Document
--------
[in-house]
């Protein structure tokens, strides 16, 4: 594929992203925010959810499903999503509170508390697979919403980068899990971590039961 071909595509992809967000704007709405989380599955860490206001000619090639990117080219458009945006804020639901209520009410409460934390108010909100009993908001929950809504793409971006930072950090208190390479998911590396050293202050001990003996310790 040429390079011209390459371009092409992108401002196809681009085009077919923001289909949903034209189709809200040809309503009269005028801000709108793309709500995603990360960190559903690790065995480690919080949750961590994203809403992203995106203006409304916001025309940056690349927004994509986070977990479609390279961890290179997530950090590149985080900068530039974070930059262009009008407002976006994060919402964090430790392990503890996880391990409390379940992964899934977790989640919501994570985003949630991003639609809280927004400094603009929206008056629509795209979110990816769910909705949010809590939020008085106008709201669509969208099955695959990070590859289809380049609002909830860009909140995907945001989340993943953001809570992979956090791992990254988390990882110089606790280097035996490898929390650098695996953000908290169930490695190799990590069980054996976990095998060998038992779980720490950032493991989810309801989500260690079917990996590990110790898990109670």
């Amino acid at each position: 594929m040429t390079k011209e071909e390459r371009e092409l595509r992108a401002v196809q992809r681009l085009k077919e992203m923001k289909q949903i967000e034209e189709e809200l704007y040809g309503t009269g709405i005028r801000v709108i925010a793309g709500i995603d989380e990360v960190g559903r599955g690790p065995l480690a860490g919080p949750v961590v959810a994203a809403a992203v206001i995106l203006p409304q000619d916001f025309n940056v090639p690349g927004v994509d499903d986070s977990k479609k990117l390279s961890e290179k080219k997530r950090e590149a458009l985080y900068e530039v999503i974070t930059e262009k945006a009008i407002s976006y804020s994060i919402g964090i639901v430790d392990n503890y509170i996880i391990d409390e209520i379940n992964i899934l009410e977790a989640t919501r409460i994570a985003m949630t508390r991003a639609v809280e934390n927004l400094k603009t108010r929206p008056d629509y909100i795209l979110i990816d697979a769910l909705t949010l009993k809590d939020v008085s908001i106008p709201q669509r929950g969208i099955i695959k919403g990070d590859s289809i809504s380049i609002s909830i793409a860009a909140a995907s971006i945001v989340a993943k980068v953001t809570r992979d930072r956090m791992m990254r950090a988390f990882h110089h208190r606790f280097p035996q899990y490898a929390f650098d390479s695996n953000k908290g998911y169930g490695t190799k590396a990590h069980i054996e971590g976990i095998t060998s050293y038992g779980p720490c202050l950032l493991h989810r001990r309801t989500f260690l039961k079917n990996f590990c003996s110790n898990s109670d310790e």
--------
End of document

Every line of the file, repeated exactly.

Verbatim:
[in-house]
């Protein structure tokens, strides 16, 4: 594929992203925010959810499903999503509170508390697979919403980068899990971590039961 071909595509992809967000704007709405989380599955860490206001000619090639990117080219458009945006804020639901209520009410409460934390108010909100009993908001929950809504793409971006930072950090208190390479998911590396050293202050001990003996310790 040429390079011209390459371009092409992108401002196809681009085009077919923001289909949903034209189709809200040809309503009269005028801000709108793309709500995603990360960190559903690790065995480690919080949750961590994203809403992203995106203006409304916001025309940056690349927004994509986070977990479609390279961890290179997530950090590149985080900068530039974070930059262009009008407002976006994060919402964090430790392990503890996880391990409390379940992964899934977790989640919501994570985003949630991003639609809280927004400094603009929206008056629509795209979110990816769910909705949010809590939020008085106008709201669509969208099955695959990070590859289809380049609002909830860009909140995907945001989340993943953001809570992979956090791992990254988390990882110089606790280097035996490898929390650098695996953000908290169930490695190799990590069980054996976990095998060998038992779980720490950032493991989810309801989500260690079917990996590990110790898990109670």
């Amino acid at each position: 594929m040429t390079k011209e071909e390459r371009e092409l595509r992108a401002v196809q992809r681009l085009k077919e992203m923001k289909q949903i967000e034209e189709e809200l704007y040809g309503t009269g709405i005028r801000v709108i925010a793309g709500i995603d989380e990360v960190g559903r599955g690790p065995l480690a860490g919080p949750v961590v959810a994203a809403a992203v206001i995106l203006p409304q000619d916001f025309n940056v090639p690349g927004v994509d499903d986070s977990k479609k990117l390279s961890e290179k080219k997530r950090e590149a458009l985080y900068e530039v999503i974070t930059e262009k945006a009008i407002s976006y804020s994060i919402g964090i639901v430790d392990n503890y509170i996880i391990d409390e209520i379940n992964i899934l009410e977790a989640t919501r409460i994570a985003m949630t508390r991003a639609v809280e934390n927004l400094k603009t108010r929206p008056d629509y909100i795209l979110i990816d697979a769910l909705t949010l009993k809590d939020v008085s908001i106008p709201q669509r929950g969208i099955i695959k919403g990070d590859s289809i809504s380049i609002s909830i793409a860009a909140a995907s971006i945001v989340a993943k980068v953001t809570r992979d930072r956090m791992m990254r950090a988390f990882h110089h208190r606790f280097p035996q899990y490898a929390f650098d390479s695996n953000k908290g998911y169930g490695t190799k590396a990590h069980i054996e971590g976990i095998t060998s050293y038992g779980p720490c202050l950032l493991h989810r001990r309801t989500f260690l039961k079917n990996f590990c003996s110790n898990s109670d310790e």